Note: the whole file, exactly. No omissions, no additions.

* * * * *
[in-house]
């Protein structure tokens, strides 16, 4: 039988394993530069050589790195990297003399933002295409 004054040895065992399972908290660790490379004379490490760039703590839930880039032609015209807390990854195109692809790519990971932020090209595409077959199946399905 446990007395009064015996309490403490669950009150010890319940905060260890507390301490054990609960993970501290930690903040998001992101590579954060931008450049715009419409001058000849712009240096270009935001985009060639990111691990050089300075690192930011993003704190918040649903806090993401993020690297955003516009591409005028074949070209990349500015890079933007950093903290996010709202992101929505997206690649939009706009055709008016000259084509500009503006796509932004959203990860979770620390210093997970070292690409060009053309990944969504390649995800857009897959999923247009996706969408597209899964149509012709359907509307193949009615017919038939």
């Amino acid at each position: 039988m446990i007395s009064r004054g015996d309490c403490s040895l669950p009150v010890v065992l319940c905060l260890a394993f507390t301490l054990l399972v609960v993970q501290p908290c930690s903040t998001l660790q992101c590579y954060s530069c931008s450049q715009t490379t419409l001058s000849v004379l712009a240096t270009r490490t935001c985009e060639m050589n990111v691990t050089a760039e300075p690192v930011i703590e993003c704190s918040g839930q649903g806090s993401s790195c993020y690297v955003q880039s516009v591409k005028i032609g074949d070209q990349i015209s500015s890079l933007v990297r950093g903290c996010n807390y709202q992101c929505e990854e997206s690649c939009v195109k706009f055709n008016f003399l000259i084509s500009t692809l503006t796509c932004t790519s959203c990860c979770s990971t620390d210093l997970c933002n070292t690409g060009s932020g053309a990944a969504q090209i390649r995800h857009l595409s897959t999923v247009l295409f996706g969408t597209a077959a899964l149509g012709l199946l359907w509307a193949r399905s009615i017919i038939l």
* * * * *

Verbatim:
[in-house]
């Protein structure tokens, strides 16, 4: 039988394993530069050589790195990297003399933002295409 004054040895065992399972908290660790490379004379490490760039703590839930880039032609015209807390990854195109692809790519990971932020090209595409077959199946399905 446990007395009064015996309490403490669950009150010890319940905060260890507390301490054990609960993970501290930690903040998001992101590579954060931008450049715009419409001058000849712009240096270009935001985009060639990111691990050089300075690192930011993003704190918040649903806090993401993020690297955003516009591409005028074949070209990349500015890079933007950093903290996010709202992101929505997206690649939009706009055709008016000259084509500009503006796509932004959203990860979770620390210093997970070292690409060009053309990944969504390649995800857009897959999923247009996706969408597209899964149509012709359907509307193949009615017919038939």
């Amino acid at each position: 039988m446990i007395s009064r004054g015996d309490c403490s040895l669950p009150v010890v065992l319940c905060l260890a394993f507390t301490l054990l399972v609960v993970q501290p908290c930690s903040t998001l660790q992101c590579y954060s530069c931008s450049q715009t490379t419409l001058s000849v004379l712009a240096t270009r490490t935001c985009e060639m050589n990111v691990t050089a760039e300075p690192v930011i703590e993003c704190s918040g839930q649903g806090s993401s790195c993020y690297v955003q880039s516009v591409k005028i032609g074949d070209q990349i015209s500015s890079l933007v990297r950093g903290c996010n807390y709202q992101c929505e990854e997206s690649c939009v195109k706009f055709n008016f003399l000259i084509s500009t692809l503006t796509c932004t790519s959203c990860c979770s990971t620390d210093l997970c933002n070292t690409g060009s932020g053309a990944a969504q090209i390649r995800h857009l595409s897959t999923v247009l295409f996706g969408t597209a077959a899964l149509g012709l199946l359907w509307a193949r399905s009615i017919i038939l």